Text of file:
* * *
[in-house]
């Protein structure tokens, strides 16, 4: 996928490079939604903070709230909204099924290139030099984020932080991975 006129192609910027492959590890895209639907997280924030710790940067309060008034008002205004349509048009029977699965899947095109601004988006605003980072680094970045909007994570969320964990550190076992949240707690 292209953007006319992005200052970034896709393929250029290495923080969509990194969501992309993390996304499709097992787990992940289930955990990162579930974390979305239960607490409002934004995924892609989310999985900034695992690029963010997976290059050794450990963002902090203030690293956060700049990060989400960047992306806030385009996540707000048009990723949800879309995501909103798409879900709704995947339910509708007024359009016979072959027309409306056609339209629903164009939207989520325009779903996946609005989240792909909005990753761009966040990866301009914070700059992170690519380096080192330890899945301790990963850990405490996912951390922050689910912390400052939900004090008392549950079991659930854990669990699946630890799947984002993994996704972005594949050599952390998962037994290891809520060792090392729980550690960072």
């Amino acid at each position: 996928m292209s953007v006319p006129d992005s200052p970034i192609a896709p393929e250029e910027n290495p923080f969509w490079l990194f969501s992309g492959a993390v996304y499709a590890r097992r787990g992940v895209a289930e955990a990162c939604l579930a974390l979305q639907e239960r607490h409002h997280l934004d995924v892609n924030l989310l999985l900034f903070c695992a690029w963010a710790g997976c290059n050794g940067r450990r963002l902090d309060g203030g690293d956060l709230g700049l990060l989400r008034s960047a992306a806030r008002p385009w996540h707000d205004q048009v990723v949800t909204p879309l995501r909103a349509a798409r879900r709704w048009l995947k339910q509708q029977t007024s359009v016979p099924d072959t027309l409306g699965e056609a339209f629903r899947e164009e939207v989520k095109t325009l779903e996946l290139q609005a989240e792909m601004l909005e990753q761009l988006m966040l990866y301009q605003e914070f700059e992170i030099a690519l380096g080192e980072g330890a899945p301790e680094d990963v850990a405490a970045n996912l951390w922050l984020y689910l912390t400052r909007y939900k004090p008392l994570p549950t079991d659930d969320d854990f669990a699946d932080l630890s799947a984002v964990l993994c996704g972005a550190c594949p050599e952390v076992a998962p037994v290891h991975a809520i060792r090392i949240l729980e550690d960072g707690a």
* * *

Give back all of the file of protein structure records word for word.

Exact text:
[in-house]
């Protein structure tokens, strides 16, 4: 996928490079939604903070709230909204099924290139030099984020932080991975 006129192609910027492959590890895209639907997280924030710790940067309060008034008002205004349509048009029977699965899947095109601004988006605003980072680094970045909007994570969320964990550190076992949240707690 292209953007006319992005200052970034896709393929250029290495923080969509990194969501992309993390996304499709097992787990992940289930955990990162579930974390979305239960607490409002934004995924892609989310999985900034695992690029963010997976290059050794450990963002902090203030690293956060700049990060989400960047992306806030385009996540707000048009990723949800879309995501909103798409879900709704995947339910509708007024359009016979072959027309409306056609339209629903164009939207989520325009779903996946609005989240792909909005990753761009966040990866301009914070700059992170690519380096080192330890899945301790990963850990405490996912951390922050689910912390400052939900004090008392549950079991659930854990669990699946630890799947984002993994996704972005594949050599952390998962037994290891809520060792090392729980550690960072």
């Amino acid at each position: 996928m292209s953007v006319p006129d992005s200052p970034i192609a896709p393929e250029e910027n290495p923080f969509w490079l990194f969501s992309g492959a993390v996304y499709a590890r097992r787990g992940v895209a289930e955990a990162c939604l579930a974390l979305q639907e239960r607490h409002h997280l934004d995924v892609n924030l989310l999985l900034f903070c695992a690029w963010a710790g997976c290059n050794g940067r450990r963002l902090d309060g203030g690293d956060l709230g700049l990060l989400r008034s960047a992306a806030r008002p385009w996540h707000d205004q048009v990723v949800t909204p879309l995501r909103a349509a798409r879900r709704w048009l995947k339910q509708q029977t007024s359009v016979p099924d072959t027309l409306g699965e056609a339209f629903r899947e164009e939207v989520k095109t325009l779903e996946l290139q609005a989240e792909m601004l909005e990753q761009l988006m966040l990866y301009q605003e914070f700059e992170i030099a690519l380096g080192e980072g330890a899945p301790e680094d990963v850990a405490a970045n996912l951390w922050l984020y689910l912390t400052r909007y939900k004090p008392l994570p549950t079991d659930d969320d854990f669990a699946d932080l630890s799947a984002v964990l993994c996704g972005a550190c594949p050599e952390v076992a998962p037994v290891h991975a809520i060792r090392i949240l729980e550690d960072g707690a």